Security is Mohammed Iklawy's job. He spends most of his days chasing after packs of boys and teenagers who pelt Israeli soldiers with rocks and Molotov cocktails. Israeli troops respond with their usual spray of rubber-coated bullets and tear gas.
But now Mr. Iklawy and his fellow police officers are at the center of a Palestinian debate over whose security the Palestinian police are there to ensure.
"This kind of situation is bad for us and for the Israelis," he says, adding that quelling the violent protests that have erupted since three Palestinians were shot at an Israeli checkpoint last week - their van had veered toward the soldiers - is the right thing to do.
"We stop them because we're afraid they'll die, or they'll lose a hand or an eye or something," says Iklawy, a stocky young man dressed in the black pants, shirt, and cap ensemble of the Preventive Security Service.
Recent events have brought criticism of the notion of "preventive security." Critics say all the 1993 Oslo accords have sought to do is prevent violence committed by Palestinians, and the only security that the agreements seek to ensure is that of Israelis.
At the funerals of the three men, manual laborers who had been returning home from work in Israel, a cleric from the Islamic fundamentalist movement Hamas seized on popular resentment.
"They talk of their security. Where is the security for our people?" Sheikh Naif Rajoub bellowed in a eulogy carried over loudspeakers from the mosque in Dura, the workers' home village.
Palestinian President Yasser Arafat soon began picking up a similar refrain. Over the weekend, after a small bomb in East Jerusalem wounded four Arabs and Israeli soldiers fired on Palestinian journalists at a riot, Mr. Arafat called for intervention.
"I am sorry to say they're escalating their aggression against our people and we are asking for international protection very soon," Arafat said.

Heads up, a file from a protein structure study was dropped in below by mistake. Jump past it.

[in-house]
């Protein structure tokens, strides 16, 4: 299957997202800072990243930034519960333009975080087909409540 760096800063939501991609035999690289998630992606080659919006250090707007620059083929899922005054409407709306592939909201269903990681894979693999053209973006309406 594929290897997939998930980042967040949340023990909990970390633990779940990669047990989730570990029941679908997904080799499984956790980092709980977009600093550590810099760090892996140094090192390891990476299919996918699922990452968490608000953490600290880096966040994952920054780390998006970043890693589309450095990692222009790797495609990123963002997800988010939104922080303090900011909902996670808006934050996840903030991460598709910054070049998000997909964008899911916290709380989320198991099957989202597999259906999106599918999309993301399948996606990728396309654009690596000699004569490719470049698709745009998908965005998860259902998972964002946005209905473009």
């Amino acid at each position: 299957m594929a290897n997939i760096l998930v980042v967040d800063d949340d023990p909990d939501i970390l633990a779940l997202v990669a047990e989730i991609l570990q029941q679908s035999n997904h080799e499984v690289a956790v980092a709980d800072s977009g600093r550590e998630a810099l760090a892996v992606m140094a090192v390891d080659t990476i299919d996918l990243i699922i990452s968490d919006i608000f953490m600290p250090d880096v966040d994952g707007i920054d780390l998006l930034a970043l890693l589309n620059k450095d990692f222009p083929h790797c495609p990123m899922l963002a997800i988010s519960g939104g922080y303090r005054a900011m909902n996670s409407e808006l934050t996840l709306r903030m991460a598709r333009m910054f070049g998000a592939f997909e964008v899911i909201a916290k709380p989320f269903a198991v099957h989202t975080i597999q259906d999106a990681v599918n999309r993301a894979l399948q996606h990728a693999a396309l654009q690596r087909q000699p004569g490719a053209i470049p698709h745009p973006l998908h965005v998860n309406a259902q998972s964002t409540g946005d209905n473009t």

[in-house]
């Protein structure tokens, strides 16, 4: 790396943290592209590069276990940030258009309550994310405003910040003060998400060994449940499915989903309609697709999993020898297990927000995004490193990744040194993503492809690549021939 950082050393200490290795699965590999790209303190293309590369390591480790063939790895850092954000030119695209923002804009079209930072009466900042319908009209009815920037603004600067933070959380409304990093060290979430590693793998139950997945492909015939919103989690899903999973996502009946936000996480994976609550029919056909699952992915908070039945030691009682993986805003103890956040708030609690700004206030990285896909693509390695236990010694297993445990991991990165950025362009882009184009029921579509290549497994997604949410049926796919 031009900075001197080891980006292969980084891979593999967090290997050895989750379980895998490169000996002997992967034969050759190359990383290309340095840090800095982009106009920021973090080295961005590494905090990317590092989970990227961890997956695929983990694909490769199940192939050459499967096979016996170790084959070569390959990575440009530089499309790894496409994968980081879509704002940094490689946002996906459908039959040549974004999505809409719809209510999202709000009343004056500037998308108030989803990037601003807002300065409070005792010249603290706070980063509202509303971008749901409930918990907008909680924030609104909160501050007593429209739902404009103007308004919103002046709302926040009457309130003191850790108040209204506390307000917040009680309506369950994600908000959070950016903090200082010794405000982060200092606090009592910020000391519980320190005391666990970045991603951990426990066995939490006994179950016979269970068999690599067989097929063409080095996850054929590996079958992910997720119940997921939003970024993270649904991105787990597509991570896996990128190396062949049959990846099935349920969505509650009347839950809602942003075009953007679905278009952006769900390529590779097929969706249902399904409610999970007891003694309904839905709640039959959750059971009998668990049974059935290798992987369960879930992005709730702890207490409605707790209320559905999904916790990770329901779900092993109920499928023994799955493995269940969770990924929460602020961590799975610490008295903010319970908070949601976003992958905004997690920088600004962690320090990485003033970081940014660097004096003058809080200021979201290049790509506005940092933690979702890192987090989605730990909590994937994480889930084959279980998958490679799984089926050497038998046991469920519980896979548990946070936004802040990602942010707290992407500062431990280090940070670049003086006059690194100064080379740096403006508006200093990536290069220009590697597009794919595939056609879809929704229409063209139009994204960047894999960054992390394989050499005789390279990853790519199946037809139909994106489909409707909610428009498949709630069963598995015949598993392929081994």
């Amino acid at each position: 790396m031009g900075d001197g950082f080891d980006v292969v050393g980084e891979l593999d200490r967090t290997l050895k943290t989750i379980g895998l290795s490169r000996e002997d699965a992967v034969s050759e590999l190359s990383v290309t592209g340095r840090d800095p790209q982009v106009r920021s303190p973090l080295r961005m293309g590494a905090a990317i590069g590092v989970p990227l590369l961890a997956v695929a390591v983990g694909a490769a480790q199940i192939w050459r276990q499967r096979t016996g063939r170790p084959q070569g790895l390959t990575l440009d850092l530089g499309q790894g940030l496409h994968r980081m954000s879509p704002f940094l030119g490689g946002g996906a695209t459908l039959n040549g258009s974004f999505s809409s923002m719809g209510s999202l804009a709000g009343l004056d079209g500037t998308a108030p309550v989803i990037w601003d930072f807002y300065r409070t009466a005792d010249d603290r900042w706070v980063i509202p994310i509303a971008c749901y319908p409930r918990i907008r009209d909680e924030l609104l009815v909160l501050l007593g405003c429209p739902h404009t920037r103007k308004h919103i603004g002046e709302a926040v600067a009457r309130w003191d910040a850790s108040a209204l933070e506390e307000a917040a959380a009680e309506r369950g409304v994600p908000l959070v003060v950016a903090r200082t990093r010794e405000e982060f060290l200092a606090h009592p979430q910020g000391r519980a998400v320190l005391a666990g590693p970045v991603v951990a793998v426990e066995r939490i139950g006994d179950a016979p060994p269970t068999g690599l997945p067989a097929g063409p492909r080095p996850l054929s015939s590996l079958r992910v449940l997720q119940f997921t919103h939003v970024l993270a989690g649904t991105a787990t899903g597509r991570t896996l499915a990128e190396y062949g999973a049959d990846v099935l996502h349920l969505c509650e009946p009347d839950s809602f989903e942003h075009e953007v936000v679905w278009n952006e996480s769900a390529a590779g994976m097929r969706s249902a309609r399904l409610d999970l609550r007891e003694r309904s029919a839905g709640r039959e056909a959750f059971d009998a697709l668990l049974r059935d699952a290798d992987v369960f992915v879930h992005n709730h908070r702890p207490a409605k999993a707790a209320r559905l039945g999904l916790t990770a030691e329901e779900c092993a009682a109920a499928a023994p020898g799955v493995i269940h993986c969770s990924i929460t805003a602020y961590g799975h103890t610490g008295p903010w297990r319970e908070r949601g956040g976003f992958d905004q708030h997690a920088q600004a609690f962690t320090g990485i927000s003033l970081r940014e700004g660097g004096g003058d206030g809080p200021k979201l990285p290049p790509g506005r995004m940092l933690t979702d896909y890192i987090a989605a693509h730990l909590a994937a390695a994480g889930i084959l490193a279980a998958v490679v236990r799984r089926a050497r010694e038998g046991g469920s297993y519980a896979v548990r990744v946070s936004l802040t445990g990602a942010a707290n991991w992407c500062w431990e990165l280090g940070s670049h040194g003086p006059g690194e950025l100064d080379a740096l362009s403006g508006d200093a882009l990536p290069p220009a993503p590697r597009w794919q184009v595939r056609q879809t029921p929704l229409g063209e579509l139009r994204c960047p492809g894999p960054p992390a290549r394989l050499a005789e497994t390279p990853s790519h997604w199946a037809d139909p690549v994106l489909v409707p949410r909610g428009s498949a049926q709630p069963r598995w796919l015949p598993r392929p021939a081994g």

In talking about security, Arafat and other Palestinians are using the language of Israeli Prime Minister Benjamin Netanyahu. Building on the "peace with security" catchphrase that got him elected nearly two years ago, Mr. Netanyahu says the land-for-peace trade cannot continue as long as the Palestinian Authority fails to thwart terrorism.
The shift from fighting for political independence to demanding personal security may be a kind of turning point in how the Palestinians view their priorities in the peace process. Palestinians complain the accords always put the onus on them to conform with Israeli security demands and to extradite their terrorists to Israel.
But Palestinians say Israel does not treat its own wrongdoers seriously. The soldiers responsible for the checkpoint shootings were held overnight and released.
Netanyahu apologized for the "tragic mistake," but army officials said that the soldiers had properly followed open-fire orders - fueling Palestinian complaints that the deaths were the result of a harsh policy rather than an itchy trigger finger.
Last week's shooting brought home to Palestinians the same sense of insecurity felt by Israelis every time a suicide bomber has struck. "It could have been any one of us," said a stunned mourner at one of the funerals.
Israeli officials reject any connection between the suicide bombings carried out by Hamas and mistakes by soldiers. But to Palestinians, last week's shootings are even more grave because they were carried out by representatives of the government.
"Palestinians feel that Israelis think the lives of Palestinians are very cheap, especially to Israeli soldiers, and this incident really enforced that feeling," says Ghassan Khatib, a political science professor at Bir Zeit University in the West Bank.
Iklawy, the Palestinian policeman, realizes it is that kind of fear mixed with fury he is charged with controlling. Iklawy tries to get young protesters to cool off. But he is sympathetic. It was less than 10 years ago when he was throwing stones and bottles during the intifadah, or uprising.
Messages are mixed. Arafat says protests will continue until the Israeli soldiers are brought to justice. Then Jibril Rajoub, head of Preventive Security, sends his security men out. They usually show up conspicuously late, after the crowds have let off some steam.
Some Palestinians say Arafat was tricked into signing an agreement set up to give him control of people, but not land. That can make playing referee between Palestinian protesters and the Israeli army tough. The police officers dread being thought of as hired hands of the Israelis.
"They understand this is our job," says Iklawy. "But sometimes we hear this accusation that we're here to help the Israeli soldiers, and it's not a good feeling."